Social Inequality and Political Change

The topic that I have chosen is that of End Affirmative Action. This measure if passed would prohibit the state government from discriminating against or granting preferential treatment to any individual or group on the basis of race, sex, color, ethnicity, or national origin. This would apply to public employment, public education, and public contracting. Basically what this is saying is that certain groups should not be protected from discrimination and should not be given preferential treatment over any other group. This measure passed in the state of Colorado by a margin of 51% to 49%. It also passed in the state of Nebraska by a margin of 58% to 42%.

Colorado Amendment 46 was launched back in April of 2007 by Sen. Dave Schultheis and Rep. Kent Lambert, both Colorado Springs Republicans. In March of 2008 the measure was certified by the secretary of state and placed on the November 4th ballot. The Nebraska Initiative 424 was introduced in January of 2008 by a state senator and was certified to be on the November ballot by the secretary of state in August 2008. In Nebraska there was some public push back along its way to being certified and put on the ballot. There were several groups that tried to rally against it, but ended up falling by the wayside in the end.

Social inequality has been seen throughout history in the areas of gender, race, ethnicity and social economic class. Tremendous progress has been made in trying to make people aware that such group based inequality is wrong. Social policy has been the key to eliminating these inequalities. Affirmative action policies throughout the years have been put into place to eliminate differential treatment based on the basis of group membership. They have also had the goal of proactively improving the status of certain target groups. There has been an assumption that good intentions are not enough to ensure equality representation and status (Iyer, 2007).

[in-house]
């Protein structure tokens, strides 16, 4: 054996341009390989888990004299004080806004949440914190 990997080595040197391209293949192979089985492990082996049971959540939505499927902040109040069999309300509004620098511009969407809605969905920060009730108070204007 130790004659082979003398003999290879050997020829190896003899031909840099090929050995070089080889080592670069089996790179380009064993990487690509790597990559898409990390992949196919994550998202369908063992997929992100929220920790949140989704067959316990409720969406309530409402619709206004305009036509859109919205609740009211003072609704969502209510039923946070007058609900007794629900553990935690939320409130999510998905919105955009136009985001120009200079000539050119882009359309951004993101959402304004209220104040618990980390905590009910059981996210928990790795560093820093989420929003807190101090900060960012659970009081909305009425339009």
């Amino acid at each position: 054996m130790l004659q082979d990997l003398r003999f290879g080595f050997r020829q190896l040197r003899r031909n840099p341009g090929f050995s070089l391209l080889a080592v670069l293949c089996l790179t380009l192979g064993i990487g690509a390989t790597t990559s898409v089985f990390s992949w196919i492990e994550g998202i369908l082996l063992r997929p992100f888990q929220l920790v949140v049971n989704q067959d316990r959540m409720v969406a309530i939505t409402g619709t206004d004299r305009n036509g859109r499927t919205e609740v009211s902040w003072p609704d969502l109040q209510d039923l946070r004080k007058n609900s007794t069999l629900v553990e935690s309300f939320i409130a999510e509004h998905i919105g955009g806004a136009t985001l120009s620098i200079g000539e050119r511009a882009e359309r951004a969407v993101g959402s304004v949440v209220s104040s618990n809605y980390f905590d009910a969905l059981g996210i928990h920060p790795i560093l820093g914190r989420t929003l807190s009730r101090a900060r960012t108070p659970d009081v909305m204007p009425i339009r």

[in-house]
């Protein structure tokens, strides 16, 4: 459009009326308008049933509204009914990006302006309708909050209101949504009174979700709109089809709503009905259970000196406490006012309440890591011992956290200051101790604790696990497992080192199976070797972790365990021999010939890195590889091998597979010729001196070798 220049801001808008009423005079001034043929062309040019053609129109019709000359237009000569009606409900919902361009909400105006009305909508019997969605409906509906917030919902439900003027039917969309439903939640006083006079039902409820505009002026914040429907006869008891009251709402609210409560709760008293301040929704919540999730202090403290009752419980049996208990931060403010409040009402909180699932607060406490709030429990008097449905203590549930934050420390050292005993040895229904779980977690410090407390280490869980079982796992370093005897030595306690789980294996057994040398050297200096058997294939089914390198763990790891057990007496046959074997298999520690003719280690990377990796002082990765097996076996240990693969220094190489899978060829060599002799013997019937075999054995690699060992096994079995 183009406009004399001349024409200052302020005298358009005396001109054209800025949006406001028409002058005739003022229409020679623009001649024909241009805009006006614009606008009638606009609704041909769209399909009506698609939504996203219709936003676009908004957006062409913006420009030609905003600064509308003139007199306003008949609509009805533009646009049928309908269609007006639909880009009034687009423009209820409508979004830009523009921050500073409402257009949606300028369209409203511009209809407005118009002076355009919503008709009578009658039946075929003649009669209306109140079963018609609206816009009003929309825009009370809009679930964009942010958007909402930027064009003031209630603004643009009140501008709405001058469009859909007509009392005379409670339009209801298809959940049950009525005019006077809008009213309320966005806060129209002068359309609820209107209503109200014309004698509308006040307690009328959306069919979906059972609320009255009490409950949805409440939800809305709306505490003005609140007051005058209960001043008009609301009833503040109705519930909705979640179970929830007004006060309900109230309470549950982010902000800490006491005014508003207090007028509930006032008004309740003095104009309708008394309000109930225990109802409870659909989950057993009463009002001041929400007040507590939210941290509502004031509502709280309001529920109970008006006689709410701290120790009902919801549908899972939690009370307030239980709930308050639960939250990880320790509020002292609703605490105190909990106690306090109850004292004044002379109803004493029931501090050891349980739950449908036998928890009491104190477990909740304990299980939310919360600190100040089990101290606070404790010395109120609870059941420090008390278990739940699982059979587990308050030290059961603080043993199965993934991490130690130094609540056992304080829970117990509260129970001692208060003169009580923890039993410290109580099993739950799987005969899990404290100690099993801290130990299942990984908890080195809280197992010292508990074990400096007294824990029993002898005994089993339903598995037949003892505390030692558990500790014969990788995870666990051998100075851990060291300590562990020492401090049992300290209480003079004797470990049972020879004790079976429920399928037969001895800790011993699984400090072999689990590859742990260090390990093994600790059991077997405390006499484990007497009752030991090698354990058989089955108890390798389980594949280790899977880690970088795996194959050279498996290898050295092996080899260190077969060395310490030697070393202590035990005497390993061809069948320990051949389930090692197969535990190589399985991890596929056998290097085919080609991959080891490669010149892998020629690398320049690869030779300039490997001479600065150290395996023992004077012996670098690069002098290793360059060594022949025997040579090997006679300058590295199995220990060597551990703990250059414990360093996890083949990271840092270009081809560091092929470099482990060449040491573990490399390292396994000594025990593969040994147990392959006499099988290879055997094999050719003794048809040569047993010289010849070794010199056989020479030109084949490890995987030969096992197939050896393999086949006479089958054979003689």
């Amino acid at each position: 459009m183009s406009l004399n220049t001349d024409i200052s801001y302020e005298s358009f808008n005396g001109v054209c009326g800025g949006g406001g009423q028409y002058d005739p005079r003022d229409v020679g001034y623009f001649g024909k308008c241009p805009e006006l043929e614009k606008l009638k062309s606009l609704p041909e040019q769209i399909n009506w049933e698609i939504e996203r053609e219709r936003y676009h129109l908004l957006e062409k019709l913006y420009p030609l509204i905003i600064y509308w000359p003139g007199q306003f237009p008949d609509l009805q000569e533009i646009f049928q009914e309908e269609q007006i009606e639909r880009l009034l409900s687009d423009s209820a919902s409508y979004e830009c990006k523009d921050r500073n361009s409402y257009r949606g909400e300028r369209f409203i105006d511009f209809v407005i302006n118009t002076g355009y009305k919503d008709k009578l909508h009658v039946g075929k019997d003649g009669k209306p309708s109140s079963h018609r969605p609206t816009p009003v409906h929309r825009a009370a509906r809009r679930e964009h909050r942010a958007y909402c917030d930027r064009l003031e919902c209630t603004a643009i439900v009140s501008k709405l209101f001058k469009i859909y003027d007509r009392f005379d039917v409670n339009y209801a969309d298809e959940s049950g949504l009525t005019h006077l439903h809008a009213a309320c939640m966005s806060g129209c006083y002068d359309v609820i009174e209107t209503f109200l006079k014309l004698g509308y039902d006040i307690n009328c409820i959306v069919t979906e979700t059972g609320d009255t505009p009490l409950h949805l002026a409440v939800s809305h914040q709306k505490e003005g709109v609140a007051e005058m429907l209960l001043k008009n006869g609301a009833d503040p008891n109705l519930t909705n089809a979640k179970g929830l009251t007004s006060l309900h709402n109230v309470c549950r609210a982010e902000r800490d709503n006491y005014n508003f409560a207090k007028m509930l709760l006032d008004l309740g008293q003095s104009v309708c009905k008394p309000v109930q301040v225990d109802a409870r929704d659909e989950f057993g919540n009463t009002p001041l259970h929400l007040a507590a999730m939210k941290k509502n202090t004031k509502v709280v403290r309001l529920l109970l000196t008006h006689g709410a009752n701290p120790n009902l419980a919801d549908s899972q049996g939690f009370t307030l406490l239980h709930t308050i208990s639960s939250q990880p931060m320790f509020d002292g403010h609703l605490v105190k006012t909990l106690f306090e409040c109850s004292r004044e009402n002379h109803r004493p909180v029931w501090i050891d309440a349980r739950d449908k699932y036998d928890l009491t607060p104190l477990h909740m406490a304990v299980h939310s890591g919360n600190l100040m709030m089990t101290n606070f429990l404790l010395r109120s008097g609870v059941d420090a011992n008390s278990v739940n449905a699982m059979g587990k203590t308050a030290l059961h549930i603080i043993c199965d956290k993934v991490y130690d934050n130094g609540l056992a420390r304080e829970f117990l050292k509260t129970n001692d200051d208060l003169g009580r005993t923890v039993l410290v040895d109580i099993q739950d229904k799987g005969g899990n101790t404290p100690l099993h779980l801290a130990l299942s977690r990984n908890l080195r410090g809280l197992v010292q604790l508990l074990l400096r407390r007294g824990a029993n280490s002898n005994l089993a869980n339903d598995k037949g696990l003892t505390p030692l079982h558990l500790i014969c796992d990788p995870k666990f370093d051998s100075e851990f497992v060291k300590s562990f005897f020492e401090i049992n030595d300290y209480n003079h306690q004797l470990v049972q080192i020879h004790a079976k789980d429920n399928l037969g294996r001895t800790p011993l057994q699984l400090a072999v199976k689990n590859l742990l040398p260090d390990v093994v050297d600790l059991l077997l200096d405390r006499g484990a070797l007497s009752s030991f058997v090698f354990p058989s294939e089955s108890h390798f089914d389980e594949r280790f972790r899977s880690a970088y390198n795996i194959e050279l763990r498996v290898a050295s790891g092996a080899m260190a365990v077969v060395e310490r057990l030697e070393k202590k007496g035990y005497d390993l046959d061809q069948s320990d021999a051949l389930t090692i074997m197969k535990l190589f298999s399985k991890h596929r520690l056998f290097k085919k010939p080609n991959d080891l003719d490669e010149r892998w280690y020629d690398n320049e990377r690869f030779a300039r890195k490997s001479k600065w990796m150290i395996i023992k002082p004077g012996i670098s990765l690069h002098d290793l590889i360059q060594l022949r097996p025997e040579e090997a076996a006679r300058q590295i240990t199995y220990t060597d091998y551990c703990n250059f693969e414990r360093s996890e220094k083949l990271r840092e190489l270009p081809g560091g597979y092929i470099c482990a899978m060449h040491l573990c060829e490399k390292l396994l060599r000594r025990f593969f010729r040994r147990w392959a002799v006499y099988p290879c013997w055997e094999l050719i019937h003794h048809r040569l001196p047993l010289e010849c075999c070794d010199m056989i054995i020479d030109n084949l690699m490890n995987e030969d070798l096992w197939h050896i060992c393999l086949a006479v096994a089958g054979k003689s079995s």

Although there has been a push to generally educate people there are still widely believed stereotypes about the competencies of certain groups. Prejudice can be expressed in both open and covert ways. The subtle ways are often hard to identify and regulate. But prejudice can lead to discriminatory behavior and so it must be dealt with (Iyer, 2007).

It is currently thought that the Affirmative Action policies and practices are biased and thus are doing more harm than they are doing good. And even though there have been good attempts at impartiality at the individual level there is still bias in policies and practices that favor certain groups. If these biases are left unchecked the social inequalities that are present will continue to happen. It is felt that these inequalities need to be addressed and dealt with. It has been suggested that monitoring programs be put into place to assess whether Equal Opportunity exists. Discriminatory policies and procedures need to be eliminated. And proactive things need to be done to increase representations of the target groups (Iyer, 2007). If these things were to be put into place it would eliminate the need for the Affirmative Action laws that we have in place today.

The problem with discrimination is that it is not always recognized and challenged. Equal opportunity expects victims of discrimination to come forward so to identify and challenge their unfair treatment. This doesn't always happen though. People do not always recognize their own disadvantages and they don't always file formal complaints. This is because they often have the lack of knowledge or resources. They find discomfort in causing adversity and they fear outcast or retaliation from there coworkers or authorities (Iyer, 2007). Putting proactive programs in place would also help to eliminate these things from taking place and hopefully put an end to discrimination as we know…